By Iddi Yire, GNA
Accra, April 29, GNA – Professor Goski Alabi, Dean, Centre for International Education and Collaboration, University of Professional Studies, (UPSA) has called for strict adherence to quality culture at all levels of organisations.
She said looking at the global economic competitive index of 2015, out of 140 countries that participated in it, Ghana placed 111; and noted that that this would be made better by focusing on quality as a culture to reduce wastage in the system.
Prof Alabi made these remarks in Accra at the UPSA’s Second International Conference on Business Management and Entrepreneurship Development.
The two-day conference was on the theme: “Remaining Competitive Amidst Rising Cost of Operations: The dilemma of Small and Medium Enterprises”.
It brought together both local and international experts of business management and entrepreneurial development to discuss trends, challenges and solutions with the aim to enhance industry.
Prof Alabi, who spoke on the topic “Staying Afloat by Maintaining and Improving Quality Standards”, said “in the past, quality was seen as a choice, because it is a strategy in marketing, and in strategic management we talk about quality as a strategy; because at the corporate level theoretically we are told that there are two key things that an organisation can use to differentiate itself and these two are either cost or quality.”
“But today quality is no longer a strategy and therefore, quality is no longer a choice. Why? Because quality is a culture; it is a way of life, it is something that is expected.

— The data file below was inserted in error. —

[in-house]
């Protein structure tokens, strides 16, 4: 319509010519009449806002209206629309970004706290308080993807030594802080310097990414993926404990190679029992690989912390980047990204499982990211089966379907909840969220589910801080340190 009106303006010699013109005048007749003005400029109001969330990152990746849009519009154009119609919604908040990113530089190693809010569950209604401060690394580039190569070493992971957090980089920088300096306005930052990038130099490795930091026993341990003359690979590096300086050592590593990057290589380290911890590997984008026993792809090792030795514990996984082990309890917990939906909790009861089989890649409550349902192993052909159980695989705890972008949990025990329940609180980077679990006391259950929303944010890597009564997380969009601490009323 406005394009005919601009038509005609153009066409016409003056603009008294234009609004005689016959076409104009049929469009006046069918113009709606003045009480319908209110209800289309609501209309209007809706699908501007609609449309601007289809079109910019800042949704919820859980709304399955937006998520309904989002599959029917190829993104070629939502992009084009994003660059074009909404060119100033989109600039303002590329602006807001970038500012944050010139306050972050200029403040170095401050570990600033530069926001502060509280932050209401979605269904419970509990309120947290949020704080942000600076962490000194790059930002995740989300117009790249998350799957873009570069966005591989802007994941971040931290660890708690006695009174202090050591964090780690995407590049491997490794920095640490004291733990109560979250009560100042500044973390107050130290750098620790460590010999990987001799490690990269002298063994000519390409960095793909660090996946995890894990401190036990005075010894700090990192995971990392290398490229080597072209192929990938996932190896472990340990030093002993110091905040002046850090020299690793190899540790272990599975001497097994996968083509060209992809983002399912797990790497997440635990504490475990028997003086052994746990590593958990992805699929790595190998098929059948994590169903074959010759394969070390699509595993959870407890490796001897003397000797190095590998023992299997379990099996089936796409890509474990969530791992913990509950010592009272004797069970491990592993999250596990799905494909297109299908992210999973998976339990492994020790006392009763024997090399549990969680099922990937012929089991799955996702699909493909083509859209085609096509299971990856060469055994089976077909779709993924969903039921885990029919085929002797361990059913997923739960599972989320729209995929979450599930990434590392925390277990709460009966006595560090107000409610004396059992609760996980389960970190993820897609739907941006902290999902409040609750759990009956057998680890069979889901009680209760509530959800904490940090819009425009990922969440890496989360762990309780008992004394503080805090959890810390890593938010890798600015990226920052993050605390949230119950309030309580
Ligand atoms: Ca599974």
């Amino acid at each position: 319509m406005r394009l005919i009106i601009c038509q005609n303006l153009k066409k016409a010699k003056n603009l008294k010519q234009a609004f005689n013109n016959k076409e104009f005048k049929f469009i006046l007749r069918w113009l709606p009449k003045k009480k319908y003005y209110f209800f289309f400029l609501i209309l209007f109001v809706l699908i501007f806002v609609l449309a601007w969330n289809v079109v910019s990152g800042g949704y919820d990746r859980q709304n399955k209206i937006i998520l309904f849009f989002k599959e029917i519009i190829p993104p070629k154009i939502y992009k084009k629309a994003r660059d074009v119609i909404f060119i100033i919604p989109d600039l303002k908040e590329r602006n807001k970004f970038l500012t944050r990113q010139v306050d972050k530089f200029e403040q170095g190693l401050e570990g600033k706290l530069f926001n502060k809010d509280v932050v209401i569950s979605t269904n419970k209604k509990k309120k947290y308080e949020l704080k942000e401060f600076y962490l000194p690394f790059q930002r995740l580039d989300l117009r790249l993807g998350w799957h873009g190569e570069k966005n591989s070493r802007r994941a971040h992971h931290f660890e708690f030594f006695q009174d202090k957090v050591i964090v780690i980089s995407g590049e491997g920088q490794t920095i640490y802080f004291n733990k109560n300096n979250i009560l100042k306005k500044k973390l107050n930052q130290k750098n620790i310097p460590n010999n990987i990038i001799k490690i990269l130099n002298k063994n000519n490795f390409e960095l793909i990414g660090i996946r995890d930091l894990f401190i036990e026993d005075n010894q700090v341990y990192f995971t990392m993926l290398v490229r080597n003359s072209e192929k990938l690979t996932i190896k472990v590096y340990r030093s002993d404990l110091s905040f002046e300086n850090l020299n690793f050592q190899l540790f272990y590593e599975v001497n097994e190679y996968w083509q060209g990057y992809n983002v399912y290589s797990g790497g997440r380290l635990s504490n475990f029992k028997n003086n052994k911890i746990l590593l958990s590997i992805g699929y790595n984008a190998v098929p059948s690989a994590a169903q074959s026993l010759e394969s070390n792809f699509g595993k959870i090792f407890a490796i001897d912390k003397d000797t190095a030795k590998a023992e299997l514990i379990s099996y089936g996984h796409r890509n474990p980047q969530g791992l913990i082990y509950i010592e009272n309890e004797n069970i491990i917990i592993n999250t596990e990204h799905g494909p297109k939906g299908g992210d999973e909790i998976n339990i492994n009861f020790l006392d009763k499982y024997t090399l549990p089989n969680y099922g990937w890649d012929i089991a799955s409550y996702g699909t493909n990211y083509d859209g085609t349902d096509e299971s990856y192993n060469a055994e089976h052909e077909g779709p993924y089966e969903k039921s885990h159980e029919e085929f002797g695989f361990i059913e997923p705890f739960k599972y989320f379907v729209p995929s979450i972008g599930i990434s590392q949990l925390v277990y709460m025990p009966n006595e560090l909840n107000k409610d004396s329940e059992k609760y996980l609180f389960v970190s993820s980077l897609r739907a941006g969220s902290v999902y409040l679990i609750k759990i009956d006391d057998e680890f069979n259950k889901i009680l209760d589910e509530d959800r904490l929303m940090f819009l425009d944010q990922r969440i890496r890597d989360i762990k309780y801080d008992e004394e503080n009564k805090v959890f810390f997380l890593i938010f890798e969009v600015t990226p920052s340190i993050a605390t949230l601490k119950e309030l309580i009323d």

The International Standards Organisation defines standard as a document that provides requirements, specifications, guidelines or characteristics that can be used consistently to ensure that materials, products, processes and services are fit for their purpose.
She cited a basket exporter from the Upper West Region who had been exporting baskets to Europe, and attempted to enter the American market with two 40 footer containers of baskets but the baskets were rejected because the exporter had used wrong colours and a wrong ship.
She said the exporter did not realize that the requirements of the United States when it comes to baskets are different from what it is in Europe.
Prof Alabi said there are different types of standards – standards for products, standards for procedures and standards for processes.
She explained that the millions of dollars on malaria treatment would be averted by Ghana, if quality covered drains were constructed to help prevent mosquitoes from breeding and spreading the malaria parasite.
“When we talk about quality as a culture, it is embedded in the very way we do everything. It is a philosophy. It is a culture and we as a people can be competitive only when we stop to look at quality as a choice, and we begin to look at it as a culture and a way of life,” she said.